Amy Gutierrez is no stranger to taking on new challenges.
When she joined the San Francisco Giants television broadcast team 12 years ago, she was one of only a handful of women in a traditionally male-dominated profession. “Amy G,” as she has become known to Giants fans, has also written a series of children’s books that tap into her own love of baseball growing up.
Gutierrez’s latest challenge: Teaching a Communication and Media Studies oral communication course on the SSU campus.
“The thought of ‘someday’ teaching has been on my radar for a long time, but throughout my 12 seasons covering the Giants, the right time never seemed possible,” she said.
“This year the stars aligned and I'm thrilled because I feel I have something to offer those who are seeking employment in my profession…. I'm definitely outside of my comfort zone, but it seems to be a perfect fit teaching Oral Communication because almost every student is placed outside of their comfort zone speaking to an audience. It's good to remember how that feels and put myself in their shoes.”
Teaching at SSU has also been a “coming home” of sorts for the Petaluma native. As a child, Gutierrez traveled regularly to campus with her mother, who was earning a degree in sociology.
“My mother graduated when I was eight years old and I vividly remember tying up my roller skates and bopping around campus until she was done with class,” Gutierrez said. “Usually there was a vending machine ice cream purchase that was made as we headed back to the car to make dinner or attend a sporting event. My mother didn't have a conventional college experience. It took her 11 years to earn her degree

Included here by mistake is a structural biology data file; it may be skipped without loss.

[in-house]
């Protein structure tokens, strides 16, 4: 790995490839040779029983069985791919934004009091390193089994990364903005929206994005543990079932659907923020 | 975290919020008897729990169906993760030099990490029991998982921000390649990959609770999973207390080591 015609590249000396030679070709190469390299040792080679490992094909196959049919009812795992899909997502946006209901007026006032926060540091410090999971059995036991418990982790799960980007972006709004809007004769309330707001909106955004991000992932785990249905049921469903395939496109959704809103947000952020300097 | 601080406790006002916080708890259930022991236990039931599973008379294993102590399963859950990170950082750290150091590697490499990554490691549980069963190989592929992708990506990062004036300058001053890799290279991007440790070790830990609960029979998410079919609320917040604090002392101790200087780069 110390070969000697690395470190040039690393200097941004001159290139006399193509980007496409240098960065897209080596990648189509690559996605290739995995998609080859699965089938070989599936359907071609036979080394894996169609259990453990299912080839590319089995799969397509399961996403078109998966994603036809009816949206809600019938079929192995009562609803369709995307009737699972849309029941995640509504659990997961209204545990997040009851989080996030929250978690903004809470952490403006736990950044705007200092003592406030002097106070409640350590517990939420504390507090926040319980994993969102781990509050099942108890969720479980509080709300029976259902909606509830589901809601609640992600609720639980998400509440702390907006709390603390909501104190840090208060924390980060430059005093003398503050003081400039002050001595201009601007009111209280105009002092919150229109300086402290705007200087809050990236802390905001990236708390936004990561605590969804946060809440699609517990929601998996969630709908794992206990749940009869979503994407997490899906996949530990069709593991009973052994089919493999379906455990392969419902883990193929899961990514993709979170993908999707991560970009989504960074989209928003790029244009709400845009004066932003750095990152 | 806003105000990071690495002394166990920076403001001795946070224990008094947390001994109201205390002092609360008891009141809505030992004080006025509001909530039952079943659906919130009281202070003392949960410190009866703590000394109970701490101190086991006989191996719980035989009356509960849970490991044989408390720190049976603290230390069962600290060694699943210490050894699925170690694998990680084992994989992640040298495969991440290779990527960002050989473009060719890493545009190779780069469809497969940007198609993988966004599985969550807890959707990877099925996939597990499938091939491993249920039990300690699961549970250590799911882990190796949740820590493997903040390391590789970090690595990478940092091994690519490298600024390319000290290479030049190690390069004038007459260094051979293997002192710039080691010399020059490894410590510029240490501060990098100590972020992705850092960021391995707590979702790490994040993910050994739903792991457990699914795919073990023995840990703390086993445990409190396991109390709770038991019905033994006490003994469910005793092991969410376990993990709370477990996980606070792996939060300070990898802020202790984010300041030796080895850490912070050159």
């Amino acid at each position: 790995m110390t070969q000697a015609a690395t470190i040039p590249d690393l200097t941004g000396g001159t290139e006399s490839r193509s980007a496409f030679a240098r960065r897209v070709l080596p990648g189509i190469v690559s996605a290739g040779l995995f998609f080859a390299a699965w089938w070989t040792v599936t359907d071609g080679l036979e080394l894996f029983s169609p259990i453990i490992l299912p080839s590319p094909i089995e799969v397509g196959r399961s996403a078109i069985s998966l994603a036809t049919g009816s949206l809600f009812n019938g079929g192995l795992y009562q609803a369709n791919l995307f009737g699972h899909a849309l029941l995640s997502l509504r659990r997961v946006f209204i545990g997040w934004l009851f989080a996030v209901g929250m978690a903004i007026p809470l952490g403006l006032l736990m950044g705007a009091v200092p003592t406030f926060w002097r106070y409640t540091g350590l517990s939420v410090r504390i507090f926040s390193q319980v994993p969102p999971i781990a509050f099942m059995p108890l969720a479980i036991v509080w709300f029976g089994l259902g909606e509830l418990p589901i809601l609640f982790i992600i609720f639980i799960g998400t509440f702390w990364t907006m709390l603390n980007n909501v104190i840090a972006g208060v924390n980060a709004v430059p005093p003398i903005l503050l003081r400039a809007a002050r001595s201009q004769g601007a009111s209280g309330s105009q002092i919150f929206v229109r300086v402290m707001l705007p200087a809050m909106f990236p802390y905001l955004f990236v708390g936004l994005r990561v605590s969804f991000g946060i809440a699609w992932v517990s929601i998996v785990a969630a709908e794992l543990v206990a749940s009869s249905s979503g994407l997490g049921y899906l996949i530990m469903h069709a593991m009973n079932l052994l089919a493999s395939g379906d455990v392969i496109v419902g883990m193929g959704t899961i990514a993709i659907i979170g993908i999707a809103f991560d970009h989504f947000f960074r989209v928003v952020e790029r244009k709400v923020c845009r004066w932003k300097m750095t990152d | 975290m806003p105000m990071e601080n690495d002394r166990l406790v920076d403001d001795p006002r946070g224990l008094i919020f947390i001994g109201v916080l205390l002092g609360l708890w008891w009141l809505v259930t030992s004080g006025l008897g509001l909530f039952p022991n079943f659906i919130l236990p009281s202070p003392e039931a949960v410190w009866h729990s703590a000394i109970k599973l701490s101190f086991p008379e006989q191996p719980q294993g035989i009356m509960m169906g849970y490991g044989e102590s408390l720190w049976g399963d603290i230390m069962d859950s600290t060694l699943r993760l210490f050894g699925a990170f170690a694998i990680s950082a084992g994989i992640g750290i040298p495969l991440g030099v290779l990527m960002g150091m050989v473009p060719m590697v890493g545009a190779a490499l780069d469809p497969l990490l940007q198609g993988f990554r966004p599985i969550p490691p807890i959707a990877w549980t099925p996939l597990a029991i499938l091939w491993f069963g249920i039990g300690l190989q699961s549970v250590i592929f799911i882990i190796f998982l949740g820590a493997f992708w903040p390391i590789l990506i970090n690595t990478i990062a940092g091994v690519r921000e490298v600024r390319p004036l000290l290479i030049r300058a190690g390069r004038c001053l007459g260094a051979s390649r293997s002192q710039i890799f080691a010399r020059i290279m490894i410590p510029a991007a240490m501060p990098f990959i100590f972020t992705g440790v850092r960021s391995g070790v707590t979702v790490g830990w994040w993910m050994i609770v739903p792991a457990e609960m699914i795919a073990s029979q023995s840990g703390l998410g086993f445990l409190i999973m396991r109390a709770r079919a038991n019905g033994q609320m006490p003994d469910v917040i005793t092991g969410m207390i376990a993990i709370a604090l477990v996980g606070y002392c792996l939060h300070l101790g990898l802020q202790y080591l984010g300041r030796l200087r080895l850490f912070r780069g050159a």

“But because of that I was able, at a very young age, to grasp the feel of a college campus.... that peaceful vibe of higher learning. I attribute my unwavering decision to attend to college after high school because of that experience at Sonoma State,” she said.
Prior to becoming a lecturer this semester, Gutierrez had been a regular guest speaker in the Coms Department. She has a strong message for students interested in a broadcasting career about the importance of “hands-on” experience and a positive attitude.
“Be an invaluable intern! Experience is huge in our industry and you have a real shot at employment if you crush your internships, she said. “I would also add, be open to trying other positions in your respective field. You may think you want to be on-camera talent, until that day you edit a piece and become obsessed with being able to tell a story through the shots you choose. Having multiple skills is key and ruling out what you DON'T want to do is just as valuable as finally deciding what it is you DO want to do.”